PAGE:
Strategic Planning and Membership Development

Once a track record is established, membership marketing can be fairly predictable. Acquisition response rates to proven lists and renewal rates on a membership base are statistically predicable.

However, this does not mean that a membership program can be put on auto pilot. Continually testing new approaches in copy, offers, formats, and channels is required to keep a program healthy.

Marketing works best when it flows and adjusts like a team in a basketball game instead of like a scripted theatrical performance.

That’s why I very much appreciate the perspective in the recent article, “The Perils of Strategic Planning”, in Associations Now.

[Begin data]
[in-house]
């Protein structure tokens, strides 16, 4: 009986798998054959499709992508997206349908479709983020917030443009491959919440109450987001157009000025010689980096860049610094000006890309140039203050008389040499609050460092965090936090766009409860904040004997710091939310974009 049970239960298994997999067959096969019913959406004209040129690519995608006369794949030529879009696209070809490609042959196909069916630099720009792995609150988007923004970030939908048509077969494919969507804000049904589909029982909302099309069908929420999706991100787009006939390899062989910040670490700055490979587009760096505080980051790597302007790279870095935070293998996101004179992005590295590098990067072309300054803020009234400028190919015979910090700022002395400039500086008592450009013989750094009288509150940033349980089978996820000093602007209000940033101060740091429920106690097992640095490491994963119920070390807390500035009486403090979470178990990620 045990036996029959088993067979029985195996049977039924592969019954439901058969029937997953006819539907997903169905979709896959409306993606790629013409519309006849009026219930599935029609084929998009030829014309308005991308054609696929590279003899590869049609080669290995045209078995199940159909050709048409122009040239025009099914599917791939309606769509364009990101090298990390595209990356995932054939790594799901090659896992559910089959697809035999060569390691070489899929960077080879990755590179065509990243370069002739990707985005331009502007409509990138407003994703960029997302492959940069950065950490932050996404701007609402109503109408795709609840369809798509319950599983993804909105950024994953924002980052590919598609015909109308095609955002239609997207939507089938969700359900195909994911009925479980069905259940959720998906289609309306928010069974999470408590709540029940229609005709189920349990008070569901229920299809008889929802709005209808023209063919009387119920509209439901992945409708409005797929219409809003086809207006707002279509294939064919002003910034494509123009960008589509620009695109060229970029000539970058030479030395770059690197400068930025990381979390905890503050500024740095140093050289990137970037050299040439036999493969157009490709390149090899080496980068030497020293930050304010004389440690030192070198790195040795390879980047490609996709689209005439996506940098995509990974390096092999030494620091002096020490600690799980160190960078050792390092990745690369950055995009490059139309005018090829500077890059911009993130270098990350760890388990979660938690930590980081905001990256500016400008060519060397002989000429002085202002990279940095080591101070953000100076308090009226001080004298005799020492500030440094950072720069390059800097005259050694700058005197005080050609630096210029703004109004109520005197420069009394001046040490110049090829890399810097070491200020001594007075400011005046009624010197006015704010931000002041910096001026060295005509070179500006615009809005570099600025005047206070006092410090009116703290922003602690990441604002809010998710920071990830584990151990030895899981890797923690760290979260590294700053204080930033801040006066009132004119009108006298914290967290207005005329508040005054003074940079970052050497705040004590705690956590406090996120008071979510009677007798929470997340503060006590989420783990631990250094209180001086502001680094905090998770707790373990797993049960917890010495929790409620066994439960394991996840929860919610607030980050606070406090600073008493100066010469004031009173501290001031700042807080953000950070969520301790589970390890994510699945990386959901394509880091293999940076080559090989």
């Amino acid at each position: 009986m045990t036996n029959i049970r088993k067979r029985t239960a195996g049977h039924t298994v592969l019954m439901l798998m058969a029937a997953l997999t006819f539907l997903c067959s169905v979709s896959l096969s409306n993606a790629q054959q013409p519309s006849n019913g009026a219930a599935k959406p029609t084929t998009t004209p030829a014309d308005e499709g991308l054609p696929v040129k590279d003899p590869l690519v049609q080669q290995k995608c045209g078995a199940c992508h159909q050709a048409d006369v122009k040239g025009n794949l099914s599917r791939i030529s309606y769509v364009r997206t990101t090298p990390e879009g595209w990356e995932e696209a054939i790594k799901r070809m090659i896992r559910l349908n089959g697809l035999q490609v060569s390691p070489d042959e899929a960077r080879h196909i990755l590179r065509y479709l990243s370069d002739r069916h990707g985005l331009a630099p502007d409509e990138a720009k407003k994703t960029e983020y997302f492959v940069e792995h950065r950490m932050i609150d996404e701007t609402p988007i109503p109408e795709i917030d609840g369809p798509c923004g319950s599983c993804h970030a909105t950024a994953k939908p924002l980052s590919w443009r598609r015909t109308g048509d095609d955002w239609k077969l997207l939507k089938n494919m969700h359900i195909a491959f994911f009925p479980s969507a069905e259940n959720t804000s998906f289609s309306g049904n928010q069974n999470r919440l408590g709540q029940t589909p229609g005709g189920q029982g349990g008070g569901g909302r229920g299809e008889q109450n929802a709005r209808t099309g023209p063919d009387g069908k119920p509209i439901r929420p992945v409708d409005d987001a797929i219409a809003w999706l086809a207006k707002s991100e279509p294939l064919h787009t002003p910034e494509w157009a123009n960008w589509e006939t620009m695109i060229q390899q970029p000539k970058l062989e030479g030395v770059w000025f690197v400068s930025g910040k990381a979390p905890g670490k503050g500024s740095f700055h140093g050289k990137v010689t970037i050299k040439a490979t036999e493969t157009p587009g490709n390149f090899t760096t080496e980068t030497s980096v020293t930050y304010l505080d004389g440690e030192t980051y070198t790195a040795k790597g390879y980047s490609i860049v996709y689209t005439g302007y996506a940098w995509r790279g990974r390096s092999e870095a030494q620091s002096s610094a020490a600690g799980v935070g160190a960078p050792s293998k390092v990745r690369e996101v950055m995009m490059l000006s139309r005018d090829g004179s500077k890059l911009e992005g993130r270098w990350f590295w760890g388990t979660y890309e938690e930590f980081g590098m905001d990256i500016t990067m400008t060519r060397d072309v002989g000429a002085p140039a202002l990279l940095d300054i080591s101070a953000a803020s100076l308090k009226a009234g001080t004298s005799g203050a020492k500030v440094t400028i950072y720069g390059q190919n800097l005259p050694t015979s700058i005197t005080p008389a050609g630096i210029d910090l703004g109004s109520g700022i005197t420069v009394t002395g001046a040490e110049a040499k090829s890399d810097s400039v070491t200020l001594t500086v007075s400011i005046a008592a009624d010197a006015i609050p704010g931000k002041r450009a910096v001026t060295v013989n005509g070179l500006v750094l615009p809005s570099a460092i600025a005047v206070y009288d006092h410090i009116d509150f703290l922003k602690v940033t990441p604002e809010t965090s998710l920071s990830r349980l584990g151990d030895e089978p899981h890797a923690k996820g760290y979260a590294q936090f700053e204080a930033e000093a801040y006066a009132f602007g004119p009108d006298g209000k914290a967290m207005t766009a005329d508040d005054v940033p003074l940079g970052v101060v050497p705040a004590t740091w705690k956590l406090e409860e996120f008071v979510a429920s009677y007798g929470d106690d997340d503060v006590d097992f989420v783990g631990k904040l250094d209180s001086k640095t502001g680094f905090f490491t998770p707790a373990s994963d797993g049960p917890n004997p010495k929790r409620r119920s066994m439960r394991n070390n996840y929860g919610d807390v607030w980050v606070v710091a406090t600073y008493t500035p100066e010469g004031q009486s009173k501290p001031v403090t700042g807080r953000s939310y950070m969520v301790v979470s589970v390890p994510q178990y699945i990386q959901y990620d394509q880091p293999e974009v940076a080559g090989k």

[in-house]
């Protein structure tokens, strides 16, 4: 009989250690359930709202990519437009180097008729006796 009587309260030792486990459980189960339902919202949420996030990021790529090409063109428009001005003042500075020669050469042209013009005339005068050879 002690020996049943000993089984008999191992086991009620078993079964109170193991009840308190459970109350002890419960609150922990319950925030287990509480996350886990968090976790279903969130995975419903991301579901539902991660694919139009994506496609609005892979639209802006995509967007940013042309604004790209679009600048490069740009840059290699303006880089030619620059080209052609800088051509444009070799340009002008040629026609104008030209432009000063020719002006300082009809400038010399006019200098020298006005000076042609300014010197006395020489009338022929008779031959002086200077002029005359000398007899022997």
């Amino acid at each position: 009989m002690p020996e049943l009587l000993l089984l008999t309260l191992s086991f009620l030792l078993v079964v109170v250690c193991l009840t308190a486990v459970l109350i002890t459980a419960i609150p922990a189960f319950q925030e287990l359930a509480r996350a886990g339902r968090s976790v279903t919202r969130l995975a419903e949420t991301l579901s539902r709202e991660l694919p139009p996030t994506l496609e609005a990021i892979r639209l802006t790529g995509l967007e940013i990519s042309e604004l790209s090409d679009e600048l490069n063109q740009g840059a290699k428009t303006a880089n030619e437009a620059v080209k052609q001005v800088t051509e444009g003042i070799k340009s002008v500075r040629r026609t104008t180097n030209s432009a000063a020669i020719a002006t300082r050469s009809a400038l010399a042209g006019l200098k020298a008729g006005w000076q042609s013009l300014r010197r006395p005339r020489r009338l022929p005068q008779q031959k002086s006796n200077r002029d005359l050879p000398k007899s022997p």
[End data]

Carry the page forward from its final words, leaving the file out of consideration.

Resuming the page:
“Flexibility and fluidity, not strategic plans, are the keys to success . . . the ability to respond quickly without moving through layers of committees for approval to adjust the plan.”[1]

This may sound basic, but I have seen strategic plans, bylaws, and operational procedures shackle programs that otherwise might be thriving. Membership development works best when the marketer keeps a finger on the pulse of the market. As new tactics prove successful, the strategy should be adjusted to respond to the new reality.

[1] James F. Hollan, CAE, “The Perils of Strategic Planning”, Associations Now, (August, 2008): 72 – 78.

1 comment:

Anonymous said...

Amen brother!